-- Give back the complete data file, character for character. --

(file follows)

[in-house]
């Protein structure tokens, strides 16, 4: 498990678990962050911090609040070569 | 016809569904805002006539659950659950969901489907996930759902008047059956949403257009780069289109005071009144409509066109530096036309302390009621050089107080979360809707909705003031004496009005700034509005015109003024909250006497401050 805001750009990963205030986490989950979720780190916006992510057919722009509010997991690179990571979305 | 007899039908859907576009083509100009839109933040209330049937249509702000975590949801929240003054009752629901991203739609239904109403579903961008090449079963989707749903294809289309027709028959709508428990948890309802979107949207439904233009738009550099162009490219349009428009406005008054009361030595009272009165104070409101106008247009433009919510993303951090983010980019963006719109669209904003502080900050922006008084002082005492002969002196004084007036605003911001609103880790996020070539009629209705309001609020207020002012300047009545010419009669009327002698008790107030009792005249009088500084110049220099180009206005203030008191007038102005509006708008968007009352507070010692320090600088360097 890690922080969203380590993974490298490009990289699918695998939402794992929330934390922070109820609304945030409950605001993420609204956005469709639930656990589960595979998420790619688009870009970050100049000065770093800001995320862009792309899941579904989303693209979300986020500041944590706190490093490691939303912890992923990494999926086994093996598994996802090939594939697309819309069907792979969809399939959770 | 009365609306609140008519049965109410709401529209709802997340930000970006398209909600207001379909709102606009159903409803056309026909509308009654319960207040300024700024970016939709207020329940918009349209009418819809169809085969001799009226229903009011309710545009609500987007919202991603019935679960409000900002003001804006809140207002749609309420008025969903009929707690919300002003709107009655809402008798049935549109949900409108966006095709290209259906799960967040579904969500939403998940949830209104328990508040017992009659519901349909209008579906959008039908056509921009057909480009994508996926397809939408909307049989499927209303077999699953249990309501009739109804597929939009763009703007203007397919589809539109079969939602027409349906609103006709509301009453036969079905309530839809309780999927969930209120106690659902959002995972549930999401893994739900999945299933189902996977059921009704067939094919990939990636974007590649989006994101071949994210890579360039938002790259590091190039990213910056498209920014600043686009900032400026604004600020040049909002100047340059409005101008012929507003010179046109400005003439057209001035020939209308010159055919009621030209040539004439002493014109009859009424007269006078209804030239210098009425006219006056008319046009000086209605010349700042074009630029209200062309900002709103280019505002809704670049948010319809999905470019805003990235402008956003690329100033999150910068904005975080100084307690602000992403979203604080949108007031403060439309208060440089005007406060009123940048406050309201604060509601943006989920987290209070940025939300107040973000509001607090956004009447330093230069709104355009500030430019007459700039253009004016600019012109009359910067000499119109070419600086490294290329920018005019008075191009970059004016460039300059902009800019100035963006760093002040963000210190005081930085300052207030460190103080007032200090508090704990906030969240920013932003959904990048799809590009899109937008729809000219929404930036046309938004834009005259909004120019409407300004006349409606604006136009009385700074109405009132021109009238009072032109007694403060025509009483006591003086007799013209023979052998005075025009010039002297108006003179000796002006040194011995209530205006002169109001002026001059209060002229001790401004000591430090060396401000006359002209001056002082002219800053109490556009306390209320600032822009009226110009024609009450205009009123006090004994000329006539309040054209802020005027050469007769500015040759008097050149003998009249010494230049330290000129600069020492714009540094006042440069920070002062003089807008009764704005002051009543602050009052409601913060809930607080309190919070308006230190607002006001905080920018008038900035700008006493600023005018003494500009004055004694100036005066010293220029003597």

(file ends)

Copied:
[in-house]
């Protein structure tokens, strides 16, 4: 498990678990962050911090609040070569 | 016809569904805002006539659950659950969901489907996930759902008047059956949403257009780069289109005071009144409509066109530096036309302390009621050089107080979360809707909705003031004496009005700034509005015109003024909250006497401050 805001750009990963205030986490989950979720780190916006992510057919722009509010997991690179990571979305 | 007899039908859907576009083509100009839109933040209330049937249509702000975590949801929240003054009752629901991203739609239904109403579903961008090449079963989707749903294809289309027709028959709508428990948890309802979107949207439904233009738009550099162009490219349009428009406005008054009361030595009272009165104070409101106008247009433009919510993303951090983010980019963006719109669209904003502080900050922006008084002082005492002969002196004084007036605003911001609103880790996020070539009629209705309001609020207020002012300047009545010419009669009327002698008790107030009792005249009088500084110049220099180009206005203030008191007038102005509006708008968007009352507070010692320090600088360097 890690922080969203380590993974490298490009990289699918695998939402794992929330934390922070109820609304945030409950605001993420609204956005469709639930656990589960595979998420790619688009870009970050100049000065770093800001995320862009792309899941579904989303693209979300986020500041944590706190490093490691939303912890992923990494999926086994093996598994996802090939594939697309819309069907792979969809399939959770 | 009365609306609140008519049965109410709401529209709802997340930000970006398209909600207001379909709102606009159903409803056309026909509308009654319960207040300024700024970016939709207020329940918009349209009418819809169809085969001799009226229903009011309710545009609500987007919202991603019935679960409000900002003001804006809140207002749609309420008025969903009929707690919300002003709107009655809402008798049935549109949900409108966006095709290209259906799960967040579904969500939403998940949830209104328990508040017992009659519901349909209008579906959008039908056509921009057909480009994508996926397809939408909307049989499927209303077999699953249990309501009739109804597929939009763009703007203007397919589809539109079969939602027409349906609103006709509301009453036969079905309530839809309780999927969930209120106690659902959002995972549930999401893994739900999945299933189902996977059921009704067939094919990939990636974007590649989006994101071949994210890579360039938002790259590091190039990213910056498209920014600043686009900032400026604004600020040049909002100047340059409005101008012929507003010179046109400005003439057209001035020939209308010159055919009621030209040539004439002493014109009859009424007269006078209804030239210098009425006219006056008319046009000086209605010349700042074009630029209200062309900002709103280019505002809704670049948010319809999905470019805003990235402008956003690329100033999150910068904005975080100084307690602000992403979203604080949108007031403060439309208060440089005007406060009123940048406050309201604060509601943006989920987290209070940025939300107040973000509001607090956004009447330093230069709104355009500030430019007459700039253009004016600019012109009359910067000499119109070419600086490294290329920018005019008075191009970059004016460039300059902009800019100035963006760093002040963000210190005081930085300052207030460190103080007032200090508090704990906030969240920013932003959904990048799809590009899109937008729809000219929404930036046309938004834009005259909004120019409407300004006349409606604006136009009385700074109405009132021109009238009072032109007694403060025509009483006591003086007799013209023979052998005075025009010039002297108006003179000796002006040194011995209530205006002169109001002026001059209060002229001790401004000591430090060396401000006359002209001056002082002219800053109490556009306390209320600032822009009226110009024609009450205009009123006090004994000329006539309040054209802020005027050469007769500015040759008097050149003998009249010494230049330290000129600069020492714009540094006042440069920070002062003089807008009764704005002051009543602050009052409601913060809930607080309190919070308006230190607002006001905080920018008038900035700008006493600023005018003494500009004055004694100036005066010293220029003597």